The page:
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10 Geniuses And The Drugs They Used

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10 Geniuses And The Drugs They Used

There are smart people and then there are geniuses. Smart people are those that are above average when it comes to intelligence, while geniuses are those that have excelled above and beyond in not only IQ tests, but in their ability to unleash the creativity needed in order to find solutions to life’s many questions. Many geniuses have explained that in order to embrace their creativity within, they have needed a little extra help from various drugs that are able to alter their minds for a brief while. The list below contains highly admired individuals that you would never imagine using drugs such as LSD or cocaine, and many of them have attributed their significant discoveries to using them. Here are ten geniuses and the drugs they used.

Please note: Most of these individuals experimented with drugs during a time when little was known about the side effects.

10. Kary Mullis – LSD

Via: edge.org

Via: edge.org

Nobel Prize winning chemist, Kary Mullis, is best known for his invention of the polymerase chain reaction (PCR). PCR has been noted as being one of the monumental scientific techniques of the twenty first century as it provides the ability to produce multiple copies of a specific piece of DNA. Despite being a Nobel Prize winner for his work, Mullis is recognized as being a down to earth person that is open about his usage of LSD during the 60’s while he attended Berkeley. Mullis has credited LSD with helping him achieve creativity and for allowing him to see science from a different approach.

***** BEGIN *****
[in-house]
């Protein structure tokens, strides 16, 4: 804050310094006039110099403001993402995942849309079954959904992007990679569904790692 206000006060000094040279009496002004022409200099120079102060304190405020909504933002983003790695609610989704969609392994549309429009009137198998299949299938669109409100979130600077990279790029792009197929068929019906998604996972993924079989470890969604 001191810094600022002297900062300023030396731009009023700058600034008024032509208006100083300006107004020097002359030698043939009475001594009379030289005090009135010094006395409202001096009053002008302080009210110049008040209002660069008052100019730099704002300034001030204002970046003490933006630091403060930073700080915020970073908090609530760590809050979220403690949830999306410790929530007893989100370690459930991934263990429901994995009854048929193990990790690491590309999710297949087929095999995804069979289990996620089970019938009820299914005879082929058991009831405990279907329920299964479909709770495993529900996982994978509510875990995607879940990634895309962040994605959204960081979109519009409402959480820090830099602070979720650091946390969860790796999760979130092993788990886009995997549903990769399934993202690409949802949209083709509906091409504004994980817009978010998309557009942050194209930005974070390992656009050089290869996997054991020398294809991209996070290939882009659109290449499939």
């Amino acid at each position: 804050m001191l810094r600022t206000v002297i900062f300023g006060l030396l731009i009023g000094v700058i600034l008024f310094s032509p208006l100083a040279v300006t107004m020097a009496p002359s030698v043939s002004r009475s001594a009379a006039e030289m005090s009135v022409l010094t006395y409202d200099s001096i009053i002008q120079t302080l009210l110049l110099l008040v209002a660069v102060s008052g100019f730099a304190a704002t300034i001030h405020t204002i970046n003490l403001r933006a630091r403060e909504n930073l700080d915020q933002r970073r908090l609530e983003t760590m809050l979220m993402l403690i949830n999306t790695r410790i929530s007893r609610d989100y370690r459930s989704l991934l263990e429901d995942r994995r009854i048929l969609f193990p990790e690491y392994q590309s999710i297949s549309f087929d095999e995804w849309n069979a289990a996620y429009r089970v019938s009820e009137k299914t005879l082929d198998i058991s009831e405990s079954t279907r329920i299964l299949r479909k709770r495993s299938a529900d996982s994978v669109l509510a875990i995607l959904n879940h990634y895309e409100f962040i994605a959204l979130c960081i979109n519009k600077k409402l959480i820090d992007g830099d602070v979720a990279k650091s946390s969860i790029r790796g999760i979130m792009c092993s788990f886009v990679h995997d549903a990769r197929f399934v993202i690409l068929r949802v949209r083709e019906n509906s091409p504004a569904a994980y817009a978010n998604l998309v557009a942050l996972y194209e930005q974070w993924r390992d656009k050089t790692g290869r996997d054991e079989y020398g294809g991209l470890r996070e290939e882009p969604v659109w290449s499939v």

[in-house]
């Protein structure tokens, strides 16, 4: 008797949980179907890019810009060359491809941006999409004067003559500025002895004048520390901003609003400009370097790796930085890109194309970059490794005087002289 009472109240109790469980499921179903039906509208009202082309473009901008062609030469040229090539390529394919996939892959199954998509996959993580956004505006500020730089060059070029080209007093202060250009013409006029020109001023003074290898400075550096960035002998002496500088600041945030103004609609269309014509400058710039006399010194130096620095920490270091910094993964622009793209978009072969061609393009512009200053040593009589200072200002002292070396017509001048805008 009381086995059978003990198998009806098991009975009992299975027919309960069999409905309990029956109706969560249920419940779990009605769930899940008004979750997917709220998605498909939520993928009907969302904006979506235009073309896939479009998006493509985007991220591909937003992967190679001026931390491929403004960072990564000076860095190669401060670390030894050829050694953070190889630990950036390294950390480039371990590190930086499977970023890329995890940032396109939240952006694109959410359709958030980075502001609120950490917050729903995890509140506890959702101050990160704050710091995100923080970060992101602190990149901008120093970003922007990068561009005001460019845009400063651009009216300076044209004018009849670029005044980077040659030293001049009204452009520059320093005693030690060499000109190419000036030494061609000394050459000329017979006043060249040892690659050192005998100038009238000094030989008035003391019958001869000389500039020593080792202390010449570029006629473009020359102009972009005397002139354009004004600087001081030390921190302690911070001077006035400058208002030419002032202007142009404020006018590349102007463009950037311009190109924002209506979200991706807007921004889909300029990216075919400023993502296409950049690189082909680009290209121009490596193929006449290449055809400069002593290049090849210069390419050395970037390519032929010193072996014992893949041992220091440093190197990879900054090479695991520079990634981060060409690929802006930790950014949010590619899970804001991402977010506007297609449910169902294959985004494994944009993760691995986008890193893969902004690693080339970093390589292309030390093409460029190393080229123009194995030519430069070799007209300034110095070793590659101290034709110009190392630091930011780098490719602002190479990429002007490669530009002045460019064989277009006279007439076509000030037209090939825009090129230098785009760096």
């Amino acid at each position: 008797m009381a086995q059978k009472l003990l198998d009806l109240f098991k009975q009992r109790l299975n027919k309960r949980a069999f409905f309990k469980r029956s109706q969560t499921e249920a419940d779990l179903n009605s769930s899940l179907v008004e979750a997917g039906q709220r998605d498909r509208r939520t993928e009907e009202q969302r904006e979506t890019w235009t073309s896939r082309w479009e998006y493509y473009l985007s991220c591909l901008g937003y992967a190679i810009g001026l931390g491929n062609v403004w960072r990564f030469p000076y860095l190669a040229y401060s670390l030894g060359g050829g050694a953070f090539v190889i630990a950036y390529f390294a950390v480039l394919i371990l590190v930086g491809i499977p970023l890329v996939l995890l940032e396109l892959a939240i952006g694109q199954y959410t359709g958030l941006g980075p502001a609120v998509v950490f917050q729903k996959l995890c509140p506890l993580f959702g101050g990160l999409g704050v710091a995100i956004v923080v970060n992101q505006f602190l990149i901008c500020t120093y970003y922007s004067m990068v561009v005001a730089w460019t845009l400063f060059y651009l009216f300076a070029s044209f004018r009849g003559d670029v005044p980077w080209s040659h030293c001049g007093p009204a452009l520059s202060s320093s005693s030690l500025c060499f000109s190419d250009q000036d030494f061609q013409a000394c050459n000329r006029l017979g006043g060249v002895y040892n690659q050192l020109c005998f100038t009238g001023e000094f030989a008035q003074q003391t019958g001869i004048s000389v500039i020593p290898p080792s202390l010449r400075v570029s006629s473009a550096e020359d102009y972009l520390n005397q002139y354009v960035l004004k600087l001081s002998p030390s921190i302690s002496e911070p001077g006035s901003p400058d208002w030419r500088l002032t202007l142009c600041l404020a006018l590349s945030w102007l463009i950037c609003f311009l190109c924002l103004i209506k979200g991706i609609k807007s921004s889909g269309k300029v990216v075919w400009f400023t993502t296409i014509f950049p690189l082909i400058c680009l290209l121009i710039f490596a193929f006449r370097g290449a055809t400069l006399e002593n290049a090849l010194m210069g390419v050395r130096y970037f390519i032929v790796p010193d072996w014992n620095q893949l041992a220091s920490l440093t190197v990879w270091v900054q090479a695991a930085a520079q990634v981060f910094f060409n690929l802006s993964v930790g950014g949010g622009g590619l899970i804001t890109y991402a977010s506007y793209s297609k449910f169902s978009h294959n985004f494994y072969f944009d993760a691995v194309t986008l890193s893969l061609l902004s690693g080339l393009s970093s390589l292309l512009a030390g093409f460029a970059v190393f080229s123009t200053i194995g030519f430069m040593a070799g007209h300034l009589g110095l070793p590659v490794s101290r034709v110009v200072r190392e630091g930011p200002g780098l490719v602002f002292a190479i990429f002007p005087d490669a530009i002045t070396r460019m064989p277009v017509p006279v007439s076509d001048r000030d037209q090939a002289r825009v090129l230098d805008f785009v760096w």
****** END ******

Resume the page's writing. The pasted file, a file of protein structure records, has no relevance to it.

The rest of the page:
9. Ben Franklin – Opium

Via: scholastic.com

Via: scholastic.com

Holding the title as one of the founding fathers of America, Benjamin Franklin, is known for not only his part in drafting the Declaration of Independence and the United States Constitution, but also for his many inventions such as the Franklin stove, bifocal glasses and the lightning rod (a metallic object that is placed on top of tall buildings). However, despite his many achievements, Franklin succumbed to the addiction of laudanum in his later years. Laudanum, which contains a small amount of pure opium, has been given the title of heroin of the 19th century, as many prominent people of the time took laudanum for different ailments. Franklin became dependent on the drug as he struggled to deal with the pain caused by kidney stones.